Gregor and the Curse of the Warmbloods (Book #3) by Suzanne Collins

(Summary taken from the inside book jacket) “Book Two left off with Gregor reading the Prophecy of Blood: a prophecy that calls for Gregor and Boots to return to the Underland to help ward off a deadly plague. But this time, Gregor’s mother refuses to let him return to the Underland…until the rat Ripred assures the family that Gregor and Boots are just needed for a short meeting, which the crawlers will attend only if their “princess” Boots is present. Gregor’s mom finally relents, on the condition that she go with them. The Underland plague is spreading, and when one of Gregor’s family is stricken, he begins to understand his role in the Prophecy of Blood, and must summon all his power to end the biological warfare that threatens the warmblooded creatures of the Underland.”

This book has all the suspense and action that the previous two books had, and the story takes an interesting turn. Of course there is the prophecy that they don’t really understand until it all happens, and some lingering questions, even then. It is a fast, easy read and definitely a page turner. A new Overlander ends up going to the Underland, and that throws some twists and turns into the story. Gregor grows a lot in this book, I think. Which is good. I think he is starting to learn more about himself and find confidence in his abilities. At the same time, he is still a child, only 12 years old, and there are times when he acts like a 12 year-old boy. Which is annoying, but realistic. There are also some new characters introduced, and I ended up liking them a lot.

I find this series interesting, when compared to Suzanne Collins’ other famous series “The Hunger Games.” That series, of course, is not written for the same age group, but the messages of war and peace are quite different. In “Hunger Games” war is fought as a game. It is meant to entertain and teach a lesson to the spectators. They are to learn not to fight against their leaders. In “Gregor,” war is fought for protection. It is also fought to gain something like a cure to a plague or to fight an evil creature. In this particular book, there is a message that war should be the last resort. Gregor has never liked his role as a warrior, and he has never liked fighting, but he has done it to protect himself and his Underland friends. He has also done it to gain something. In this book he begins to think about how war might not be the only option sometimes, but sometimes it is necessary. I don’t like political statements in children’s books, and this could be portrayed as one, but it is not overly bearing and works in the book. But, I know my 10 year-old didn’t quite catch all of that, so it may be a mute point anyway.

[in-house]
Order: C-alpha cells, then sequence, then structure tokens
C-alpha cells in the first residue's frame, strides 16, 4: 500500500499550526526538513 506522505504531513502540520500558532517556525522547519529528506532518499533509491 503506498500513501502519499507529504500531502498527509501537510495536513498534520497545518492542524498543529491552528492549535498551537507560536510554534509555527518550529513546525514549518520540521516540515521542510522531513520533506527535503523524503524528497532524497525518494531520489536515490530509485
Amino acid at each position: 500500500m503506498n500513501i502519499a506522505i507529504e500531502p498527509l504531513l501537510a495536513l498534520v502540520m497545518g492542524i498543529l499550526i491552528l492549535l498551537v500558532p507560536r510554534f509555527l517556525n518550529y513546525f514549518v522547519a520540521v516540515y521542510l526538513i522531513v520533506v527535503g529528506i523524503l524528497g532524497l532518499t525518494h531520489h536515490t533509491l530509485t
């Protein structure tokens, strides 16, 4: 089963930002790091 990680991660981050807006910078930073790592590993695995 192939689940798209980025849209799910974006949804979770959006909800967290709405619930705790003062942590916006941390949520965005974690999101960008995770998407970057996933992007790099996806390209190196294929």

I liked this book. It is repulsive in some spots (the plage is nasty), but overall I enjoyed it. There is some fighting violence and characters do die along the way. This series may not be for a cute, timid little girl, but she might still enjoy it. My 10 year-old boy loved it and finished all the books in a matter of a couple of weeks. I also enjoyed it. There is no language and no “physical intimacy.”

Rating: PG+ (There is a war, with fighting, the plague is really disgusting and nasty, and characters do die.)

Recommendation: 3rd or 4th grade and up. My 10 year-old, 4th grade, loved it.

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